by JEAN-LUC MARSH
Johnny Jewel’s Italians Do It Better label album After Dark 2 has been a long time coming. In the literal sense, it took six years for the fifteen songs to emerge, develop, and consolidate into one uniformly refined anthology, but in the metaphorical sense, it also took a renaissance in electronic music. In the years since the original After Dark, the tectonic plates of music have shifted away from dubstep and all of its grimy excessiveness, towards an era in which polished, sleek electro in once again in vogue. Chromatics became emblematic of this trend, rising to meteoric heights last year with their dreamlike tour de force, Kill For Love.
In that respect, Johnny Jewel had incredible foresight; biding his time and crafting an opus while the rest of the world swayed mindlessly, seeking the instant and ephemeral satisfaction of booming bass and dizzying drops. After Dark 2 is the antithesis of dubstep. There are no drops. A majority of the songs exceed five minutes, and instant gratification is rare. Jewel elected to follow the patient route, forcing us to take the journey along with him in order to fully experience every brilliant nook and cranny of his nocturnal masterpiece.
“Warm In the Winter” by label heavyweight Glass Candy – serves as a glittering overture, an invitation to venture deeper into Jewel’s glamorous noir universe. Over an array of sparkling synthesizers, vocalist Ida No begins a conversation of encouragement aimed at the listener explaining that “If you ever should look in the mirror and wonder who it is that you are, and wonder what it is that you came for… Well, I know the answer. You’re beautiful. You came from heaven.” She grows rapturous, shouting “I love you! … We love you!” as the synths climb skyward, entering an astral plane and endowing the song with an iridescent, uplifting radiance. It is a dazzling, stirring introduction, incongruous with the other fourteen tracks in tone, but on par in terms of craftsmanship and quality.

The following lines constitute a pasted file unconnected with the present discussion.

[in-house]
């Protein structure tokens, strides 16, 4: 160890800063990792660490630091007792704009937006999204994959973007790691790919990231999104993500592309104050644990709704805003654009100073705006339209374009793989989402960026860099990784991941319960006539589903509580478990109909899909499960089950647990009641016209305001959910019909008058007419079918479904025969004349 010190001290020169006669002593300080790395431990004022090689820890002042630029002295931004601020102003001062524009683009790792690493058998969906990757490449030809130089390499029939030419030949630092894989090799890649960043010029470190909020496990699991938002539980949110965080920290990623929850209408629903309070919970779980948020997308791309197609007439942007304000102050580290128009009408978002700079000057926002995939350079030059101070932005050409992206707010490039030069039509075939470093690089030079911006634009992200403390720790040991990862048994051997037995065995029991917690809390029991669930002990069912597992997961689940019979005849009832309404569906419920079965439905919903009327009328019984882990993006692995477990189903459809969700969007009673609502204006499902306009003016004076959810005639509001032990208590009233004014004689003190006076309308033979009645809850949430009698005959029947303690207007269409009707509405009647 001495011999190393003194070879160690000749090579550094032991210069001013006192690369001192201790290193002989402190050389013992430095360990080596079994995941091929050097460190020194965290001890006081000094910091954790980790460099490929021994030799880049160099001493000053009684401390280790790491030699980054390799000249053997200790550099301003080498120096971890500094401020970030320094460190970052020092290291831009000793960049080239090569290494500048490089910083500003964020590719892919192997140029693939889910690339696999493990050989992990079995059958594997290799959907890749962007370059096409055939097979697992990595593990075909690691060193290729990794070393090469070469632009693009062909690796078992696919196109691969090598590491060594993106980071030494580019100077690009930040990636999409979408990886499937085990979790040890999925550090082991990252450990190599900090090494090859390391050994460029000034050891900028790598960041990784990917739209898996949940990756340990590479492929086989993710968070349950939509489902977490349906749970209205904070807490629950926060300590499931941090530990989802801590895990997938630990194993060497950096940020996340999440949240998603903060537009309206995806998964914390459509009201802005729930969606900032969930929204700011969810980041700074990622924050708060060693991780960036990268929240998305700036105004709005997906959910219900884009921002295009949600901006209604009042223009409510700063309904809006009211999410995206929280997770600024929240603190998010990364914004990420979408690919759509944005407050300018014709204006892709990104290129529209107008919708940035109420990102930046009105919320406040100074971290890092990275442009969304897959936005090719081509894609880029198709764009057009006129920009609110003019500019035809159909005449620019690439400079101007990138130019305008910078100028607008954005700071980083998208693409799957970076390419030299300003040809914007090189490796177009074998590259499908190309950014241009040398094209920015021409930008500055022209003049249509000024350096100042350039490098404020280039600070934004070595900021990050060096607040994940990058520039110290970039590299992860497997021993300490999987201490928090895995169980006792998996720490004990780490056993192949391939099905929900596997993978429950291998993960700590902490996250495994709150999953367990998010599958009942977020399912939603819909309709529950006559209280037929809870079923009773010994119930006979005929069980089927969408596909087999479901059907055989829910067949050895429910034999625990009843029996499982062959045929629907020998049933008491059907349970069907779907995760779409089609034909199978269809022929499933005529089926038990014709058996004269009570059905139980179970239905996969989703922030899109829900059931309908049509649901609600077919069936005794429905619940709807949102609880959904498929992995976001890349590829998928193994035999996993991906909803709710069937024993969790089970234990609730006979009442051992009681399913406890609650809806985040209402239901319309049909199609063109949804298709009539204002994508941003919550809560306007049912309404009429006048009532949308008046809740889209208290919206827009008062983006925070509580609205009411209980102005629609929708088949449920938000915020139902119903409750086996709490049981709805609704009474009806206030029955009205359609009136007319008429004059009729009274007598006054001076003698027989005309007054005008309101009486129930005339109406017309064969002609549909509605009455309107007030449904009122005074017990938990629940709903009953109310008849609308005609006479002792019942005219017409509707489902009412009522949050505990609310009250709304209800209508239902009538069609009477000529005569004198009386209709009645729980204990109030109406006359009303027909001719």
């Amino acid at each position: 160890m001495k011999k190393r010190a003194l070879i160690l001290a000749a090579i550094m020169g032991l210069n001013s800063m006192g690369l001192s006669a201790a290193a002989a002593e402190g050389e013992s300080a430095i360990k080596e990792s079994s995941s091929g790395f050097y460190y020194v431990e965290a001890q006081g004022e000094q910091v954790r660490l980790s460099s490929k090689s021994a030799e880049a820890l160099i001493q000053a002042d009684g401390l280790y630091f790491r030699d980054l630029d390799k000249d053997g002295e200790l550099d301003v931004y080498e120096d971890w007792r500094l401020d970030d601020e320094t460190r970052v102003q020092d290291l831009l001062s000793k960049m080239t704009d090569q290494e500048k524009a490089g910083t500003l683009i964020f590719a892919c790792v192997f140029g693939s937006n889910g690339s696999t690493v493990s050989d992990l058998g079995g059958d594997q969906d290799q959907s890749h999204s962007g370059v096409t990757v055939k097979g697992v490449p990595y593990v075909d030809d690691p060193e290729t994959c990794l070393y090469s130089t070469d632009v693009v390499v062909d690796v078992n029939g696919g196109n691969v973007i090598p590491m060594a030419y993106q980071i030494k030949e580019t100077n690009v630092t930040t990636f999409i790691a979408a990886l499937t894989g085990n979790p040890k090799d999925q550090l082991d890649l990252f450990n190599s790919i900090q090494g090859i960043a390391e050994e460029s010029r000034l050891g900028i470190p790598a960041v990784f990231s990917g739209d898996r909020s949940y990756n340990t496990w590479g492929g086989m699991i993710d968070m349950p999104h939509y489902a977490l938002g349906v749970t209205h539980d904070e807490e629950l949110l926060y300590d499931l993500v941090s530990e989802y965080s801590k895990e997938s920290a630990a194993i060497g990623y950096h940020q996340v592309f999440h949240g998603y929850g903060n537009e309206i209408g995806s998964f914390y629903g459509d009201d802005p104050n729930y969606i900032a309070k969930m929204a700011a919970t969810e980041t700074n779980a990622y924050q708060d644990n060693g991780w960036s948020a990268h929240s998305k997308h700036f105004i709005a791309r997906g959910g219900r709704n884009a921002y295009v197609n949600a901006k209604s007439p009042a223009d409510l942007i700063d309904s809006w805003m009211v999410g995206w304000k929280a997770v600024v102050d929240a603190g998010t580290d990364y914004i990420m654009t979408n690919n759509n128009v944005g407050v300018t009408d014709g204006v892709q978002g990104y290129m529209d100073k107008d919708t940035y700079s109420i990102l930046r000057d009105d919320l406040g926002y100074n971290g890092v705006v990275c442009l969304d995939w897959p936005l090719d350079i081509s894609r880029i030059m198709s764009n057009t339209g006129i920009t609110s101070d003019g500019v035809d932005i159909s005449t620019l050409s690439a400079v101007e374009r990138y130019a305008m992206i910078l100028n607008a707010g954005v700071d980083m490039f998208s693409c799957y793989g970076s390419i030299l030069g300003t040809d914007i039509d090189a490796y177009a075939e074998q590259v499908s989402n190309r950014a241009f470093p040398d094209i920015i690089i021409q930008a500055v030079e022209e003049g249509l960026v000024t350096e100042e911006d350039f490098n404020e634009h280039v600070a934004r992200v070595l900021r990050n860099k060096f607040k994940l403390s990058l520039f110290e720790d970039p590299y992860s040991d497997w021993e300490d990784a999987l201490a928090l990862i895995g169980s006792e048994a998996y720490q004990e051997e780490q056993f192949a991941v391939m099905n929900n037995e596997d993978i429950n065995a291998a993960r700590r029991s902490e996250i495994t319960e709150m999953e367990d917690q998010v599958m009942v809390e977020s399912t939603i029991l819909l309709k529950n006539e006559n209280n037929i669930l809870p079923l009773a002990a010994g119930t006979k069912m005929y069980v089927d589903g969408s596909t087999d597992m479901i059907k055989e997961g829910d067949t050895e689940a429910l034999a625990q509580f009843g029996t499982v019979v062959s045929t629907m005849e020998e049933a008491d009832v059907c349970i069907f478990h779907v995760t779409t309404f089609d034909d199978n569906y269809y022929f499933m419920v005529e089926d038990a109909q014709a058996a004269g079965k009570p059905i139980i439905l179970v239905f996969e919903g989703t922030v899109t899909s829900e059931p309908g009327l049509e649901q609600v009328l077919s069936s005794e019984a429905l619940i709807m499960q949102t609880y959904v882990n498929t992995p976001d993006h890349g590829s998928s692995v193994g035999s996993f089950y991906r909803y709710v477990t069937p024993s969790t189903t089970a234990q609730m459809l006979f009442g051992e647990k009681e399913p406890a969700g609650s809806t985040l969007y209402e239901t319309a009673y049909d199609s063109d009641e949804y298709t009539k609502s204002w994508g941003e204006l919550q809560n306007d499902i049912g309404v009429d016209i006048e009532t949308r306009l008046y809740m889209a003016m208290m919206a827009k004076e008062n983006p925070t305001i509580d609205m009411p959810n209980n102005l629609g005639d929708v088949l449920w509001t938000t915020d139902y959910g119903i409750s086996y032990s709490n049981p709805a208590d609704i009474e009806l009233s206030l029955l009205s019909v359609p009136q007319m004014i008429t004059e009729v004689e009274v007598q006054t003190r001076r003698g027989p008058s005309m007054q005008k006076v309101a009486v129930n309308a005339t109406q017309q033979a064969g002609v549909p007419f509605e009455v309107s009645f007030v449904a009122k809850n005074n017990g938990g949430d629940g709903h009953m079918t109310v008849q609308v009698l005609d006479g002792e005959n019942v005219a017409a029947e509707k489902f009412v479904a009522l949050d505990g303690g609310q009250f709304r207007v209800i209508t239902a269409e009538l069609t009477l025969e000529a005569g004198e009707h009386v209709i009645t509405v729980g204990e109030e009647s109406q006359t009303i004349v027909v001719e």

Beginning with the minimalist instrumentation and modest vocals of Desires’ “Tears from Heaven,” the remainder of After Dark 2 eschews warmth for an edgier, dusky ambiance created by an assortment of vocoders, bells, and omnipresent synthesizers. The value of such instrumentation in crafting this specific mood is emphasized on wordless tracks from Symmetry and Mike Simonetti which surge with an underlying menace while maintaining their composure.
Unsurprisingly, Glass Candy and Chromatics, the two titans of Italians Do It Better, dominate the album, providing nearly half the content and consistently delivering performances that flourish within the narrow confines of Italo-disco. Across the entire compilation, the raw materials to create bombastic anthems of the night are readily available, yet all parties involved opt for a more disciplined approach, never breaking the barrier that could so easily be shattered. Nowhere is this more apparent than on Chromatics’ “Camera” in which the perfect storm of a solid beat, distorted vocals, and chiming bells is present, yet Ruth Radelet remains distant and restrained, electing the path of elegance over sonic opulence.
Despite the huge presence of more established acts, it is label newcomers Appaloosa, who enchant on the closing third of the album with the exquisite “Intimate.” Singing in the midst of an artificial life cycle in which beaming synthesizers build, bloom, and die, Anne-Laure Keib contemplates the insignificance of love in context with the grandness of the cosmos. In a lilting French accent she pines “I was your soul mate,” seemingly stopping space and time to confess her vulnerabilities.
For all of its nocturnal leanings, After Dark 2 avoids an oppressive darkness that haunts other works dealing with similar motifs. The balance of synth-driven buoyancy and emotional distance, in adherence with Jewel’s meticulous attention to detail, allows the compilation to evade the fate of becoming a requiem. Whereas the original After Dark was a glimpse into the mind of Johnny Jewel and a preview of what was to emerge from his fledgling Italians Do It Better label, After Dark 2 is a confirmation of his prowess and vision. It is proof and testament that the reignited flame of Italo-disco can endure through the tempests of shifting tastes. [A-]
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tags / Chromatics, Favorite Albums, Featured, Glass Candy, Italians Do It Better, Jean-Luc Marsh, Johnny Jewel